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Kamala Harris Dismisses Notion that ‘Hiring More Cops’ Results in Safer Communities. Here’s What the Studies Say.

MINNEAPOLIS, MN - JUNE 6: Demonstrators calling to defund the Minneapolis Police Department march on Hennepin Avenue on June 6, 2020 in Minneapolis, Minnesota. The march, organized by the Black Visions Collective, commemorated the life of George Floyd who was killed by members of the MPD on May 25.

One policy which has emerged from America’s marketplace of ideas following two weeks of George Floyd protests is the suggestion that the police should be “defunded” or, in some opinions, “abolished.” The phrases themselves can carry several implicit policy suggestions and implications. The outlines of the various suggested drastic changes in policy have been reported extensively elsewhere.

Sen. Kamala Harris (D-Calif.), while introducing the reform-oriented Justice in Policing Act of 2020 (which some argue did not go far enough), questioned the presumption that more police equal safer communities.

“[W]e have confused[] having safe communities with hiring more cops on the street, as though that is the way to achieve safe communities, when in fact, the real way to achieve safe and healthy communities is to invest in those communities,” Harris said.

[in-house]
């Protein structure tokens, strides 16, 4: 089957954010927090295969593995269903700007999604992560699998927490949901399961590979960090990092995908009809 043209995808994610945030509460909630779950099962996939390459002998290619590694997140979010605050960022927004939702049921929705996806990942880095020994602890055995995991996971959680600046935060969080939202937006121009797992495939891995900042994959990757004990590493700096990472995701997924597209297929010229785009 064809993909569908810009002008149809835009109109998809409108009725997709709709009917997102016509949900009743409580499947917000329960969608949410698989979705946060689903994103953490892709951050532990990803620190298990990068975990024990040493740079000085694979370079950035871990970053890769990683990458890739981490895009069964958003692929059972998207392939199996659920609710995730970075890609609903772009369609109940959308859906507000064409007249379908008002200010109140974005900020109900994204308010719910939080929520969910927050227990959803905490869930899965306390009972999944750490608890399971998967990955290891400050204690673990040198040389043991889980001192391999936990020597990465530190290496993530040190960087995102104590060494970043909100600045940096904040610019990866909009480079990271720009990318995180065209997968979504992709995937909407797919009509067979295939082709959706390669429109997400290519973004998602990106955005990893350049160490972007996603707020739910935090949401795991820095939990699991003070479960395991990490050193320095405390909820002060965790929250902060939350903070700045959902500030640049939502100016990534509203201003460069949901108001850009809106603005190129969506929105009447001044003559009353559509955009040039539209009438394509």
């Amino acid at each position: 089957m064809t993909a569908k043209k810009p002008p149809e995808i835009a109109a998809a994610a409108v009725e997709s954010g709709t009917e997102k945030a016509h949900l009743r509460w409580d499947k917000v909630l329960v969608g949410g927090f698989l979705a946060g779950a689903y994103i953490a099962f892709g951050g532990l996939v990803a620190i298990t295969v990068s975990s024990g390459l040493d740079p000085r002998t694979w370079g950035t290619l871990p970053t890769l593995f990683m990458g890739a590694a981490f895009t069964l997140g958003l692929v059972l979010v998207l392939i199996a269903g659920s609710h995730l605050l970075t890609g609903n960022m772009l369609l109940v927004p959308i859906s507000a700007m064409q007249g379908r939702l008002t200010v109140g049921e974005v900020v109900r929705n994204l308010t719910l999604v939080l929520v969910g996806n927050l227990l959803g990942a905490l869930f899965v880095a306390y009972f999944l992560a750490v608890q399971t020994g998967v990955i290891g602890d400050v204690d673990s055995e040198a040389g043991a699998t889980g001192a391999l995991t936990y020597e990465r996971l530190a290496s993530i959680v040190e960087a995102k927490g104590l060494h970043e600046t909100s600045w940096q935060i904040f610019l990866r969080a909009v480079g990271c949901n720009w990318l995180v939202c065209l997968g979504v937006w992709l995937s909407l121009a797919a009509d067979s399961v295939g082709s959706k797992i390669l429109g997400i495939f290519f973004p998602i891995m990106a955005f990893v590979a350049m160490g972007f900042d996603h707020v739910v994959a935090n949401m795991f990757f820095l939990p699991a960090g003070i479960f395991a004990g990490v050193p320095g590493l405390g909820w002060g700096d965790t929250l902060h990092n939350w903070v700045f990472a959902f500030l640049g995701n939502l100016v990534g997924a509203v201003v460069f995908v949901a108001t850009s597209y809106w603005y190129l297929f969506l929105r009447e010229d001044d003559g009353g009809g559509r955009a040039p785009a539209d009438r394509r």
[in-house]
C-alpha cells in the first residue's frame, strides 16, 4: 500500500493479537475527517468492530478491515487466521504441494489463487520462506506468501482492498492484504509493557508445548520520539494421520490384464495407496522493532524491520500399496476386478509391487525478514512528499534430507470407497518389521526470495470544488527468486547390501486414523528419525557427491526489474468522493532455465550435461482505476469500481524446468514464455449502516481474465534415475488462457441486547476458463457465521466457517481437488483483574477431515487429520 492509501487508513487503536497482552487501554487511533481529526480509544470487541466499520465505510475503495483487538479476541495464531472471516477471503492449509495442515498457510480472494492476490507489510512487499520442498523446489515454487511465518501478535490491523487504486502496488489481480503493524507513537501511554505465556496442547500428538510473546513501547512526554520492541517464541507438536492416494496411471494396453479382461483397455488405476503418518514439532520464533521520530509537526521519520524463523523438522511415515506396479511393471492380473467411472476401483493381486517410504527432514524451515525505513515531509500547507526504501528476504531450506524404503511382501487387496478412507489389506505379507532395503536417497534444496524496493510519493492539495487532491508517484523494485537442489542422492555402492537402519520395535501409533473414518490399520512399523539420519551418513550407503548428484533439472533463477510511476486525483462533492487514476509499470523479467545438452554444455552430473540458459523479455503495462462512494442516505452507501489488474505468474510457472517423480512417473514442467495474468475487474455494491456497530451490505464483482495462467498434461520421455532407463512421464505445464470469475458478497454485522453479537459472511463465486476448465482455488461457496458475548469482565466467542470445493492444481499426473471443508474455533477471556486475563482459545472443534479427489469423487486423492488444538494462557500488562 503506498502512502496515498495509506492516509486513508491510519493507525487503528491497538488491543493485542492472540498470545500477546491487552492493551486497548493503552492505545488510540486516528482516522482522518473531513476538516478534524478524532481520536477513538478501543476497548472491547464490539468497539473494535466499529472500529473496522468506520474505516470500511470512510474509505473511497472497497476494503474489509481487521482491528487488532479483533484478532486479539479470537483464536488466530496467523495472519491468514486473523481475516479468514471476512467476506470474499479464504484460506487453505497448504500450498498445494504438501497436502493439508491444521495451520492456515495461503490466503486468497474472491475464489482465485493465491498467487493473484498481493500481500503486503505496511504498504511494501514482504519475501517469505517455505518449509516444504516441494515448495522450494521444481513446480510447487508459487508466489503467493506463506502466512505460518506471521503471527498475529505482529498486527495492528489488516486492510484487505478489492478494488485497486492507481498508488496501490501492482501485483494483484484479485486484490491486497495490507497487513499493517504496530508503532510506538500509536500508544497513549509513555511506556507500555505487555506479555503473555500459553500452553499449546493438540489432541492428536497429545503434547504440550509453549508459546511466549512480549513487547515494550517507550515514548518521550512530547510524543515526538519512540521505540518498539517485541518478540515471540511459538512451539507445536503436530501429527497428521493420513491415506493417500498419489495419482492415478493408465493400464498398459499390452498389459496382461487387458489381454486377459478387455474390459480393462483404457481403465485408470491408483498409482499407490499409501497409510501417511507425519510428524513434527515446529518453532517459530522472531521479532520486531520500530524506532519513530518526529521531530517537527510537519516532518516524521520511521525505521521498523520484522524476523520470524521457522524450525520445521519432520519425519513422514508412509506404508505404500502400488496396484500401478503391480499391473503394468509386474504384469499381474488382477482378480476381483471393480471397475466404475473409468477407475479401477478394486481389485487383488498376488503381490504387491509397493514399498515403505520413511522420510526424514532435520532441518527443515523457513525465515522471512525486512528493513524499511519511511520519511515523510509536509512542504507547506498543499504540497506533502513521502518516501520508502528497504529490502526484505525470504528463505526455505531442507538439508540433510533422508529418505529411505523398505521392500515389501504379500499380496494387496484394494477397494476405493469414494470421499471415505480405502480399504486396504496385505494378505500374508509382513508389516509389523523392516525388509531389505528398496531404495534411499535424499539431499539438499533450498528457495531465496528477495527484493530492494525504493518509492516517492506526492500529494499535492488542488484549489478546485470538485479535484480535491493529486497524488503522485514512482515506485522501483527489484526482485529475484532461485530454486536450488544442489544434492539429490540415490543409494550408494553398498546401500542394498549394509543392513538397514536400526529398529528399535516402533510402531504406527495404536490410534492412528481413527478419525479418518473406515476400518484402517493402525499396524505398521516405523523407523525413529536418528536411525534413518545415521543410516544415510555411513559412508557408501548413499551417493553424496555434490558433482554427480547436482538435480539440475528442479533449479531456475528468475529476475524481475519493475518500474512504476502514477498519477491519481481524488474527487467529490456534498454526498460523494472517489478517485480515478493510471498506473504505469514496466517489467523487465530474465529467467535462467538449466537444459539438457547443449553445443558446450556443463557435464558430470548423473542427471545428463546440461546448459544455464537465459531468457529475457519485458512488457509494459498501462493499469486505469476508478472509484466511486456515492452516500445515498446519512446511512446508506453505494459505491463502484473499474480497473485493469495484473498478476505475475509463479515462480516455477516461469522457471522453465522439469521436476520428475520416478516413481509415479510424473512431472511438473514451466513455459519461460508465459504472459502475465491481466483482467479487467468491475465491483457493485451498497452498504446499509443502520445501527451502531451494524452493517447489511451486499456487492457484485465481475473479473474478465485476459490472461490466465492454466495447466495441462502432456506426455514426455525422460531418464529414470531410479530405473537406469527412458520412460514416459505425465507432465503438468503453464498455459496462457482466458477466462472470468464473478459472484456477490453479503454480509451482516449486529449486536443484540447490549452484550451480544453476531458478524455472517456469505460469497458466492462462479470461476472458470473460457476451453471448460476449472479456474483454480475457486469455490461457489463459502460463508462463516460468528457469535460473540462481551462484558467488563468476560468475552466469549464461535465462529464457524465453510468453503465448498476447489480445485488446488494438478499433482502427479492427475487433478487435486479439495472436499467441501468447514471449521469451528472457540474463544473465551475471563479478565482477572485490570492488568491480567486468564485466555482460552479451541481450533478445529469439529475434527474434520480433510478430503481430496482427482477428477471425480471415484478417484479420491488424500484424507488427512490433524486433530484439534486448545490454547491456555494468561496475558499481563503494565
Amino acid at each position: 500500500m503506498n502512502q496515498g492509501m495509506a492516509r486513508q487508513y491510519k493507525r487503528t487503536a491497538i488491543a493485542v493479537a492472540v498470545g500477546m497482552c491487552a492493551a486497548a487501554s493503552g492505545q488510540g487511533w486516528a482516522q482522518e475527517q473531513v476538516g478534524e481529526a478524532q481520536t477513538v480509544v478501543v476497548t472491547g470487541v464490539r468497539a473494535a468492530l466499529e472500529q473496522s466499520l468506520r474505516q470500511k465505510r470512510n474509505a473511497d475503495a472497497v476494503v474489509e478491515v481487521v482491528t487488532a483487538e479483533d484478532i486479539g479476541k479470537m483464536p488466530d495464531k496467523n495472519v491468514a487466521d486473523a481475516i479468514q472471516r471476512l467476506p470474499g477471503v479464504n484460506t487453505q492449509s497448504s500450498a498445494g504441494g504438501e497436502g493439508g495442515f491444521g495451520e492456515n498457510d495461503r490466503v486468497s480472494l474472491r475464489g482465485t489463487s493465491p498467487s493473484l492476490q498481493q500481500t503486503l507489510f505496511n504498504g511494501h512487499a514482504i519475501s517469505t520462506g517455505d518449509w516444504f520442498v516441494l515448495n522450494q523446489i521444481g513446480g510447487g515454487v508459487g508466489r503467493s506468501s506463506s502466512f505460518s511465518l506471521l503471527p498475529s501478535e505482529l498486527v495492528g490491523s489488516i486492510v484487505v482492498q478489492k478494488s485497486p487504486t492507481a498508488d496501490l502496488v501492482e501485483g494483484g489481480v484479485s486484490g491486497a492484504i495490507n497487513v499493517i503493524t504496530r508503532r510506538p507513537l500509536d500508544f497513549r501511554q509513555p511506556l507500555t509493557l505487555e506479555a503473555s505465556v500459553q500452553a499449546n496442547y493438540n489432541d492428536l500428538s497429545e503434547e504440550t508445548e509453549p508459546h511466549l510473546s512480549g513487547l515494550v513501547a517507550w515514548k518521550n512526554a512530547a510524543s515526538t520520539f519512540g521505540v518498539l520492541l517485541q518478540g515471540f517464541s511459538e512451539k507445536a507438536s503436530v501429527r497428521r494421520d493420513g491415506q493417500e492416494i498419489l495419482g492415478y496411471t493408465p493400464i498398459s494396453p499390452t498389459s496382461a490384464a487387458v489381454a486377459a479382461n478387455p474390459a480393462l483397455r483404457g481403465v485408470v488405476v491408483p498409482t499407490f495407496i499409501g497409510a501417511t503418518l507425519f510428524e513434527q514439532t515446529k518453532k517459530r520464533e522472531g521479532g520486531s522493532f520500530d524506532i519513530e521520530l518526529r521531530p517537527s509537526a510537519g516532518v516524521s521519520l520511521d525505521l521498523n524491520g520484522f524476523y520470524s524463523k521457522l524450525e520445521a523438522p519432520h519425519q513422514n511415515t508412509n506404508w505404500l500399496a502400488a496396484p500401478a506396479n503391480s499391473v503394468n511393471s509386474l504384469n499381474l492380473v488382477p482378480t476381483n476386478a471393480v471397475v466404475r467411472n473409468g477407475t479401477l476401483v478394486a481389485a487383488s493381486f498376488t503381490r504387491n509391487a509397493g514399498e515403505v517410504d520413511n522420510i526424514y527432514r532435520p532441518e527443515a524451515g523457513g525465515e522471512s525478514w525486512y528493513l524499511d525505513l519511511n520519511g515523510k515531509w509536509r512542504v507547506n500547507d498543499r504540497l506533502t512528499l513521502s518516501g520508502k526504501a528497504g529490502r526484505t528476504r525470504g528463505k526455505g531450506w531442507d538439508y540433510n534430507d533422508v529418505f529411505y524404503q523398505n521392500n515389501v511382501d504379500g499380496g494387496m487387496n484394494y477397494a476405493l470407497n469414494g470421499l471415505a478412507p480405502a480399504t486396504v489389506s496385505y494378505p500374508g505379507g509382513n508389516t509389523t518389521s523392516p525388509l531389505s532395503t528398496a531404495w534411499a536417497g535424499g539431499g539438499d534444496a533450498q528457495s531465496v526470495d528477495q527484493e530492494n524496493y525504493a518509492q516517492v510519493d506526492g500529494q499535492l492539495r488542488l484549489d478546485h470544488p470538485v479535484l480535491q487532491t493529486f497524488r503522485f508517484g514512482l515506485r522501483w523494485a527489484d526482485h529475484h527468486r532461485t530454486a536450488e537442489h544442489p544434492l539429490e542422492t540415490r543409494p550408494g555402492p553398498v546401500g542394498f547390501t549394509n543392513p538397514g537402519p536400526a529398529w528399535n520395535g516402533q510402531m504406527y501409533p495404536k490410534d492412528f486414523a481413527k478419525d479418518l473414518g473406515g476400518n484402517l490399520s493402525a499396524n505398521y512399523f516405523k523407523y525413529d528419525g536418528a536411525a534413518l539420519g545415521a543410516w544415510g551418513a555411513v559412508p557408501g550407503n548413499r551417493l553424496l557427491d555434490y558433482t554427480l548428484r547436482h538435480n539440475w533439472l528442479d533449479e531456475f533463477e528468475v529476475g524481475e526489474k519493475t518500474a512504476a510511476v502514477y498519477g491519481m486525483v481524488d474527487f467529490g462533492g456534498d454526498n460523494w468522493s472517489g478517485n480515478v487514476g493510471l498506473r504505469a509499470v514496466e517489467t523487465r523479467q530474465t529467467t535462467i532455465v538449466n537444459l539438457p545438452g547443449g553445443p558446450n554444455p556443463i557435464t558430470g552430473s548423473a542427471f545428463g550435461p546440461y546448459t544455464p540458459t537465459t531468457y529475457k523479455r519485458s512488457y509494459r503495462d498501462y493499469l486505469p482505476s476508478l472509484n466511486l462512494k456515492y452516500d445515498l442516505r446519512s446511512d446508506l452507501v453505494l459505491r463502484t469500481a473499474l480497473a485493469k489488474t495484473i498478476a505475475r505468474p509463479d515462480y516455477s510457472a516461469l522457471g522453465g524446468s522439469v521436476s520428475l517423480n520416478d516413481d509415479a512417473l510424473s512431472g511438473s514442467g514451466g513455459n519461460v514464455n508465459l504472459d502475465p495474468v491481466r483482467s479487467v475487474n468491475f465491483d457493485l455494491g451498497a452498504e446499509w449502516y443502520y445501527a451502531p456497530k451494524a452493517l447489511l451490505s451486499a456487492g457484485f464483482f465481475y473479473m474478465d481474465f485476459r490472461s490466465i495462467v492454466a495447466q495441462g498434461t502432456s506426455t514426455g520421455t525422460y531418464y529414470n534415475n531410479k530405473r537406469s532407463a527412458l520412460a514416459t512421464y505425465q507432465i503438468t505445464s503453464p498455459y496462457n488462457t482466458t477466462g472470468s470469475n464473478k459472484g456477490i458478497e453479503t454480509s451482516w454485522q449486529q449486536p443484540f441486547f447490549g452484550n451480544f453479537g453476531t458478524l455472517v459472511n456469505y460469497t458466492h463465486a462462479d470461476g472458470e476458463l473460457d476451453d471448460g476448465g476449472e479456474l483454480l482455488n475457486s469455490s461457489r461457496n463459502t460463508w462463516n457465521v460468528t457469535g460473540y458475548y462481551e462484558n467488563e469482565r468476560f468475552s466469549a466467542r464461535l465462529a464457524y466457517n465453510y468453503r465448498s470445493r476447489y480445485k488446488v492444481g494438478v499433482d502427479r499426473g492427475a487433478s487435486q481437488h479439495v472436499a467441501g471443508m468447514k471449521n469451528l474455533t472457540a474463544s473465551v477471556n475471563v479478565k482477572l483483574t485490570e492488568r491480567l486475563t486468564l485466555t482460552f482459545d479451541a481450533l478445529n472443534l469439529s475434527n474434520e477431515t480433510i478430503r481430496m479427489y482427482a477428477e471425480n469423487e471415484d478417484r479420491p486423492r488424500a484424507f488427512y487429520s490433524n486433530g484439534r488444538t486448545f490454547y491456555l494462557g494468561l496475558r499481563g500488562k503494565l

A two-year-old study concerning the role police departments play in communities is receiving new attention. The study, written by Steven Mello, posits a simple equation which some, but not Mello himself, might perceive as the reverse of what Harris said: more police equals less crime.

Mello’s work began receiving attention given the current environment of protests and calls for dramatic and systemic reforms.

In response to questions from Law&Crime, Mello took to Twitter to address some of the attention his work has received. As to Harris’s comments, he said the following:

In other words, Mello is cautioning people to look beyond his own work for broader meaning.

Mello’s paper begins with this financial statistic: “Crime victimization is estimated to cost Americans over $200 billion per year and public spending on police protection exceeds $100 billion annually.”

Federal budget decisions, he says, provided a ripe occasion to examine a decades-old assumption that increased policing results in less crime. Federal grants for local police hiring increased during the Clinton Administration, then decreased sharply; the grants increased again during the Obama Administration. In the late 2000s, a federal allocation of “about $2 billion” for Community-Oriented Policing Services (COPS) “cover[ed] the salary cost of new police hires for local law enforcement agencies,” Mello wrote. He checked the spike in the number of officers against crime statistics.